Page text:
Dr Ida P Rolf (1896-1979) was a respected scholar and medical researcher. She earned a Ph.D. in biochemistry from Columbia University in her native city of New York in 1920. For the next nine years she worked at the Rockefeller Institute in the department of organic chemistry. Her search for solutions to her own and family health problems lead her to an exploration of homeopathy, osteopathy and chiropractic healing methods. From her practice of yoga she became fascinated with movement and the relationship between form and function. She determined that impaired function could be improved if form was changed by restoring length to the connective tissue in and around the impaired area. Finding ways to encourage length into these areas is the art of Structural Integration.
The second aphorism; If at first you don’t succeed, get the hell out and go somewhere else is Dr. Rolfs reminder to practitioners that the art is better practiced with finesse than a bigger hammer.
The bodys’ myofascial system is made up of a long chain protein molecule called collagen. It is an endless network of hollow fibers; inside the fibers is a material known as ground substance which nourishes and lubricates the web. Depending on the amount of ground substance present, the fascia is described as “sol”, meaning hard and tough or “gel”, meaning soft and malleable. The SI practitioners job is to bring a state of gel to areas which are sol. This can be thought of as a process of reeducation with information being presented in the form of directionally applied pressure. Using finger tips, knuckles, the heel of the hand and the dreaded elbow, the practitioner works along the orientation of the fibers,encouraging the flow of ground substance, thereby coaxing length and a uniformly soft, silky texture to the tissue. As the tissue softens chronic tension held in it releases allowing the body to return to a previously known state of balance and ease. The process can happen quickly or over a period of several sessions as the tissue becomes progressively softer. By working around an area rather than directly on it space is created giving shortened and hardened tissue the opportunity to regain length. Range of motion can increase with the change in form so as to enhance function.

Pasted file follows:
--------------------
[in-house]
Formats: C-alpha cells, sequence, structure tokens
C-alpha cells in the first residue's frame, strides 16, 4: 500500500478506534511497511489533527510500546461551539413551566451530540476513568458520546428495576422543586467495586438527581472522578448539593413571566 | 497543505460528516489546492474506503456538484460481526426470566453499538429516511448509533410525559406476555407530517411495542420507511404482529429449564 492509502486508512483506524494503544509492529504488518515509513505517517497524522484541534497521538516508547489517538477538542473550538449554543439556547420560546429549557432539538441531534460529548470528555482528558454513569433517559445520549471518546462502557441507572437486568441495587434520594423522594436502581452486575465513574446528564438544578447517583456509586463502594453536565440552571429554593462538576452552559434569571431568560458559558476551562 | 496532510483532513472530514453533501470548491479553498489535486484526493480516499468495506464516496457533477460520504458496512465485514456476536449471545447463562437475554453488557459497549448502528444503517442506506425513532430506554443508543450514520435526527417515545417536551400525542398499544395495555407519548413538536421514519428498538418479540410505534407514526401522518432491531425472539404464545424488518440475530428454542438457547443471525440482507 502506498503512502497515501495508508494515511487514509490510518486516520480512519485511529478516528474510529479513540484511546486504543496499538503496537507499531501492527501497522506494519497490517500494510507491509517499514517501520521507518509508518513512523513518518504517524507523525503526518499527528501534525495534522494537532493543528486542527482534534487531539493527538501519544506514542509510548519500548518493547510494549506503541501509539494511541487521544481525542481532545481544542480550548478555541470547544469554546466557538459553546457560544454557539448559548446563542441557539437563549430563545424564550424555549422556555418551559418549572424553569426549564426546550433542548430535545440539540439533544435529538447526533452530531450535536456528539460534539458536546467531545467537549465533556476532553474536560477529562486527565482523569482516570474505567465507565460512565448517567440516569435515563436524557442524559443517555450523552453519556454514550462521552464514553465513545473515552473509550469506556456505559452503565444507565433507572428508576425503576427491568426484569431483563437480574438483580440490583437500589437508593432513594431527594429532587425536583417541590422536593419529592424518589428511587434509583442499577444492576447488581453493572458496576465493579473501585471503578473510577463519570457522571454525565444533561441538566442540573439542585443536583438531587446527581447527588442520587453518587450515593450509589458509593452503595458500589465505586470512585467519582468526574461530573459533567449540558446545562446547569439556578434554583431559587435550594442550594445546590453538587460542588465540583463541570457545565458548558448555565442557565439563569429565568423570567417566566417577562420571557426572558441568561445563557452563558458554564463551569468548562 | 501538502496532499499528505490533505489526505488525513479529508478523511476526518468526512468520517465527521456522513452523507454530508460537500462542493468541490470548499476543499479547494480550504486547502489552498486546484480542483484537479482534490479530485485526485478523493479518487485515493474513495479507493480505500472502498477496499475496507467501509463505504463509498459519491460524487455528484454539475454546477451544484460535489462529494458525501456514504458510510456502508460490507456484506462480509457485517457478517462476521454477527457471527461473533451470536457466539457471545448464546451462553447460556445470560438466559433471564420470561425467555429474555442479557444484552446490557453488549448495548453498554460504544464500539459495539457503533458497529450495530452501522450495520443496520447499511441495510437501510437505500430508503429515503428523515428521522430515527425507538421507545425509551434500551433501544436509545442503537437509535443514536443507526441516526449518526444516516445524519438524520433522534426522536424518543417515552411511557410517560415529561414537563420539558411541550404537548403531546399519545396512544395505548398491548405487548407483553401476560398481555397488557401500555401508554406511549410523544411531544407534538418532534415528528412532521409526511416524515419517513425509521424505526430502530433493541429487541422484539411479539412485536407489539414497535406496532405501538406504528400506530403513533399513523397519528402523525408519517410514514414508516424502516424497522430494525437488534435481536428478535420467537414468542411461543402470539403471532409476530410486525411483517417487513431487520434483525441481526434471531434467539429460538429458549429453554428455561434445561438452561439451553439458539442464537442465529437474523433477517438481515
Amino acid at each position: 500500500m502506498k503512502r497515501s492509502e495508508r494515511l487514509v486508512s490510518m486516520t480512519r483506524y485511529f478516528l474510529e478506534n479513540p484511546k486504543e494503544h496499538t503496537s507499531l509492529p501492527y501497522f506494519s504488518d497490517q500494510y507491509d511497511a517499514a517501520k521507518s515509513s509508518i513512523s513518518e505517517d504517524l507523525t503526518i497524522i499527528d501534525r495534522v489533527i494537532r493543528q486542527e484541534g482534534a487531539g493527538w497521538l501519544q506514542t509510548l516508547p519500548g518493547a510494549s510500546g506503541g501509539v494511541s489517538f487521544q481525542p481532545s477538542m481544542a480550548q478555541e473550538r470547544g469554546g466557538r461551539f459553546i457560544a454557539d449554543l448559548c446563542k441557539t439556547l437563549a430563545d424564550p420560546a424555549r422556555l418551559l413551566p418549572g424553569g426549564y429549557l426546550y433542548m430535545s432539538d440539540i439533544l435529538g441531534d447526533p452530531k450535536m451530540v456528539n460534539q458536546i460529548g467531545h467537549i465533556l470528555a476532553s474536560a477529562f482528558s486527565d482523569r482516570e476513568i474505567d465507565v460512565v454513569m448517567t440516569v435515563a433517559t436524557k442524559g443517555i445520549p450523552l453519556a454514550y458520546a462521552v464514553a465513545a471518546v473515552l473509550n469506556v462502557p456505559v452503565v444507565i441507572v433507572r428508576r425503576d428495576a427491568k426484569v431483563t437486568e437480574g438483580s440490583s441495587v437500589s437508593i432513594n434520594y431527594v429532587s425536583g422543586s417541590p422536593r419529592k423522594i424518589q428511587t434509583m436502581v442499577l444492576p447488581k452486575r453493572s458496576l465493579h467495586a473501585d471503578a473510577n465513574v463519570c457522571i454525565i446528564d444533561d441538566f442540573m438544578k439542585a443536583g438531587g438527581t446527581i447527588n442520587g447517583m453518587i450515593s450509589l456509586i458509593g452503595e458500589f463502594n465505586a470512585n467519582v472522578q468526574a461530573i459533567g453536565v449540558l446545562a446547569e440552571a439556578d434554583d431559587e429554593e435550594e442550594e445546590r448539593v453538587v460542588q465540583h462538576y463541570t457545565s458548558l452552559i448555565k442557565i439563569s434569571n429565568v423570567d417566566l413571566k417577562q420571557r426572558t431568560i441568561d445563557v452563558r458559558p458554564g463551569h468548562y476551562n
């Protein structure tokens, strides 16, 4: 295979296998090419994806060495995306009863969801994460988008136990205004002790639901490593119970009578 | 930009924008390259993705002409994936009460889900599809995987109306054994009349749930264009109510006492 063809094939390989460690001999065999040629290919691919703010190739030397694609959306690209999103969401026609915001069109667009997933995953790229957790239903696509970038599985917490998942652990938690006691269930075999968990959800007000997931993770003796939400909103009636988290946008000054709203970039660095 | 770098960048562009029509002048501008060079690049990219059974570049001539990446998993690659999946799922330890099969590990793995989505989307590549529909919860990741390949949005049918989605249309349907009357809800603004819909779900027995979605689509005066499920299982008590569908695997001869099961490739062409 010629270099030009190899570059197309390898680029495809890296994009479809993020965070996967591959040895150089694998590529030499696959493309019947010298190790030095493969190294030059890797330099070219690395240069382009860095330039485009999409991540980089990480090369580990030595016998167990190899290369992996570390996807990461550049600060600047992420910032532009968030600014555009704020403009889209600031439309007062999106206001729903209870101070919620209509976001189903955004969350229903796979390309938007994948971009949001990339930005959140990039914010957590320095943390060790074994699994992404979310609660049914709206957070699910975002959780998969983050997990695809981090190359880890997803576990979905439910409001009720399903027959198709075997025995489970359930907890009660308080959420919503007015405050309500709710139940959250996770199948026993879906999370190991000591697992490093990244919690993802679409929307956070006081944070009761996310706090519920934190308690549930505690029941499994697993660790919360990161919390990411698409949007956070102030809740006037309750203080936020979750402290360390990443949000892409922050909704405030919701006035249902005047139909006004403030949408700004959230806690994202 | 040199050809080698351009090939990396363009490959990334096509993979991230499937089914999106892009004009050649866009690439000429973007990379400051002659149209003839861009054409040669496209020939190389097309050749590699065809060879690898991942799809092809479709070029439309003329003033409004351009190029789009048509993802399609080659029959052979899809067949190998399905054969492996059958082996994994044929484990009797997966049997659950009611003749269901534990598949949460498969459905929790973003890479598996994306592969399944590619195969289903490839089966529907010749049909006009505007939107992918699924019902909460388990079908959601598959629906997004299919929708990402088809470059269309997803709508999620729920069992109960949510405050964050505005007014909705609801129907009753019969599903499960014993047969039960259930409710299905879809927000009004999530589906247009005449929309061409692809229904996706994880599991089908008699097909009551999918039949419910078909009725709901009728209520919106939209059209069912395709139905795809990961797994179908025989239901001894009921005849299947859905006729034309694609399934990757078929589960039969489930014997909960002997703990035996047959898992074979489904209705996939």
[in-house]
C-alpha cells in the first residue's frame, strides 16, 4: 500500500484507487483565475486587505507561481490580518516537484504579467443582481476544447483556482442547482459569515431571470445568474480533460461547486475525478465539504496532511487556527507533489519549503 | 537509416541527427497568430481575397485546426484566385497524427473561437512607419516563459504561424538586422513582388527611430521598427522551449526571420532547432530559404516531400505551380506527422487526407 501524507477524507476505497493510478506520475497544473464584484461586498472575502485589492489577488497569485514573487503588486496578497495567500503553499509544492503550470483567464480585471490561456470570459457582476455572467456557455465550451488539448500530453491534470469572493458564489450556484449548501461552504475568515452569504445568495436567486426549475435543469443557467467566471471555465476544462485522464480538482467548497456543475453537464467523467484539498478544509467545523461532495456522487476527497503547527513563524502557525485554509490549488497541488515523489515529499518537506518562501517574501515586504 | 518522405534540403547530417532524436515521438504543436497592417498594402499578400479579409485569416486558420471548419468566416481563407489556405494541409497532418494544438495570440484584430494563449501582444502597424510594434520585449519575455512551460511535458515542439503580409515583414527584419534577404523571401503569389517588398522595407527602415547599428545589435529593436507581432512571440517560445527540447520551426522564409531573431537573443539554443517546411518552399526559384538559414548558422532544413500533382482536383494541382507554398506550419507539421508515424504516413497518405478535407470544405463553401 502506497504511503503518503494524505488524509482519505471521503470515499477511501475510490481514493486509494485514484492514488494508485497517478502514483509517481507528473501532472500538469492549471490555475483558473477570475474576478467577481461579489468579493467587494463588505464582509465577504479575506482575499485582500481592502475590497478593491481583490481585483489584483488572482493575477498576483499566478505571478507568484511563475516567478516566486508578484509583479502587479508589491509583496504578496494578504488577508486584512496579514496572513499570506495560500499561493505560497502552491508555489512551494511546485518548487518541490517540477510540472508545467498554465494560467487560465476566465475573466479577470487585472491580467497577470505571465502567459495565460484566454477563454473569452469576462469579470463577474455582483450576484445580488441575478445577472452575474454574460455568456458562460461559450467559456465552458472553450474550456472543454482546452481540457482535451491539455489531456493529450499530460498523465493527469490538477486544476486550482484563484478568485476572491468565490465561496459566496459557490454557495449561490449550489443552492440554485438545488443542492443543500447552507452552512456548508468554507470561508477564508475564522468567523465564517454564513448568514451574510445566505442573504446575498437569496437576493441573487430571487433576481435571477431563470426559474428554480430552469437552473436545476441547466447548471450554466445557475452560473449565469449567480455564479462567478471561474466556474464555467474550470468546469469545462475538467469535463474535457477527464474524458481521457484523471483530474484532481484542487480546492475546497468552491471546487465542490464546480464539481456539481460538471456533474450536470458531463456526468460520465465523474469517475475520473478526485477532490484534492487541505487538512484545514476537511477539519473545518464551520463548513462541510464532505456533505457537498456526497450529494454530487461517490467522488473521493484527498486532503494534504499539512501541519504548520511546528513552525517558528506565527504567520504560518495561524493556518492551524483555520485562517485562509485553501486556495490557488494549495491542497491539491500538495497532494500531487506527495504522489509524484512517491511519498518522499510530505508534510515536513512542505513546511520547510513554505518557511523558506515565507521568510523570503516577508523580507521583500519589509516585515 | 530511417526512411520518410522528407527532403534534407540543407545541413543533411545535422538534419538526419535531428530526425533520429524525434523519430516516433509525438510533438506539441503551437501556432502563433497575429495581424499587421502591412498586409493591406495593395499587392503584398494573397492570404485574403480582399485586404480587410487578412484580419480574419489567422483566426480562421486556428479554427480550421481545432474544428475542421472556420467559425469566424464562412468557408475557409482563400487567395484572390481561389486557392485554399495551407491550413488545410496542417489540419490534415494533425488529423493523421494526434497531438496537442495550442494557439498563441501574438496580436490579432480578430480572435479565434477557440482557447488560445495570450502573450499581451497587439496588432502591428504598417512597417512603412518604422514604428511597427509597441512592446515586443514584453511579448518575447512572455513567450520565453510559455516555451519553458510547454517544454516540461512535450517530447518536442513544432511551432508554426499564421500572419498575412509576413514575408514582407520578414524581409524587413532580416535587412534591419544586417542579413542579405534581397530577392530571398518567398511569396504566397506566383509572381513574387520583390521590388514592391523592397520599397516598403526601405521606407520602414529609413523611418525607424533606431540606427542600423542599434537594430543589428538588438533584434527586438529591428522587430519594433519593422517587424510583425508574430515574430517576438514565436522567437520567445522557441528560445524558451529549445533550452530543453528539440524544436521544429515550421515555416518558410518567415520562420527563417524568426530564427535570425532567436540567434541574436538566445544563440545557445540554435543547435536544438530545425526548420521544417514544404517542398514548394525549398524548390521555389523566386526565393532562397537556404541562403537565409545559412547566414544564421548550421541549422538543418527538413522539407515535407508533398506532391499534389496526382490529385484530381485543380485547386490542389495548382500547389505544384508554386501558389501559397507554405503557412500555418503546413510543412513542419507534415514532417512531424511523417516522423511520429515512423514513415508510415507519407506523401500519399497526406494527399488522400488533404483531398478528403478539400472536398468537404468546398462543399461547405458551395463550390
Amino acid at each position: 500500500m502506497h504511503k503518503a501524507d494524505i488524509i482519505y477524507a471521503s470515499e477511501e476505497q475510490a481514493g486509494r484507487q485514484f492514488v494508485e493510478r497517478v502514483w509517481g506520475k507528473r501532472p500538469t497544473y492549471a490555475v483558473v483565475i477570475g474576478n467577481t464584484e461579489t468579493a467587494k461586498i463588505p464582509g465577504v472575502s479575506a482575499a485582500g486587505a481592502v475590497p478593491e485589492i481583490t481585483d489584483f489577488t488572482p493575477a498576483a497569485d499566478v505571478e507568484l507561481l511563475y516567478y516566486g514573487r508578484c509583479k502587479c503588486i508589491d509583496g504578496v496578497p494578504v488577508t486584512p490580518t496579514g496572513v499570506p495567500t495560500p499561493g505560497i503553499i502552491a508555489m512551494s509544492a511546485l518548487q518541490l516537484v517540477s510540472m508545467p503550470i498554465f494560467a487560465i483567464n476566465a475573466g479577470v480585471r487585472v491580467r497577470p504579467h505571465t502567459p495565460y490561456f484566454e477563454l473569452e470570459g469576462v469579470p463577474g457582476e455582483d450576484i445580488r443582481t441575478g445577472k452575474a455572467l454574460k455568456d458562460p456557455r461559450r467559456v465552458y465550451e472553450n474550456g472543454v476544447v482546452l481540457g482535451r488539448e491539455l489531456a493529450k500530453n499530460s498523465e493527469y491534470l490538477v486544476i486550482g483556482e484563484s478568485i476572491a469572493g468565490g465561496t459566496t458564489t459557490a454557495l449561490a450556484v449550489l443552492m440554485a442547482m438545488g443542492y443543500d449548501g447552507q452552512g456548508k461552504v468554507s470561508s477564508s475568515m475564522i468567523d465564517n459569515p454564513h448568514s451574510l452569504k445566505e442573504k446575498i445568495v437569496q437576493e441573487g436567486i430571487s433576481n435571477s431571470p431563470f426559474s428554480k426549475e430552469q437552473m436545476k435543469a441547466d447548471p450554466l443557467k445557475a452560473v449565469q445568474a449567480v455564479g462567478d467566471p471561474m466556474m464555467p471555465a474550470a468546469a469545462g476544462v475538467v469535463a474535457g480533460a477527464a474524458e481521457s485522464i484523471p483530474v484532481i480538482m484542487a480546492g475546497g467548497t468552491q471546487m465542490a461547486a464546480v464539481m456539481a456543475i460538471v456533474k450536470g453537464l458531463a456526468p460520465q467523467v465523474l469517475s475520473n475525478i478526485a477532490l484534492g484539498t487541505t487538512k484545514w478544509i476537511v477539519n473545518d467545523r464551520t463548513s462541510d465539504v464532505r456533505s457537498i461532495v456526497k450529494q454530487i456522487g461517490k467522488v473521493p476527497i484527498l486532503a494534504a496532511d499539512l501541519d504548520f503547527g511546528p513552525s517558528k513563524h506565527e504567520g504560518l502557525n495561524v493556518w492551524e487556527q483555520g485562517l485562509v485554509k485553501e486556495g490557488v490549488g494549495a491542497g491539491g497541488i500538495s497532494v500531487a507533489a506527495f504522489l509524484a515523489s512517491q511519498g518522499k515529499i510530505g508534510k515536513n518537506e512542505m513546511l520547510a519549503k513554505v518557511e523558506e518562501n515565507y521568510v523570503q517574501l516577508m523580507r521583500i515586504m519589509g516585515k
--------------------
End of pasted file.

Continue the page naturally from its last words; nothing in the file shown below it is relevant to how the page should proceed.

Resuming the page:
A Rolf ten series is a voyage of discovery and transformation for the client, facilitated by the practitioner. When the work is practiced with sensitivity and patience, a positive outcome will be the result for both parties.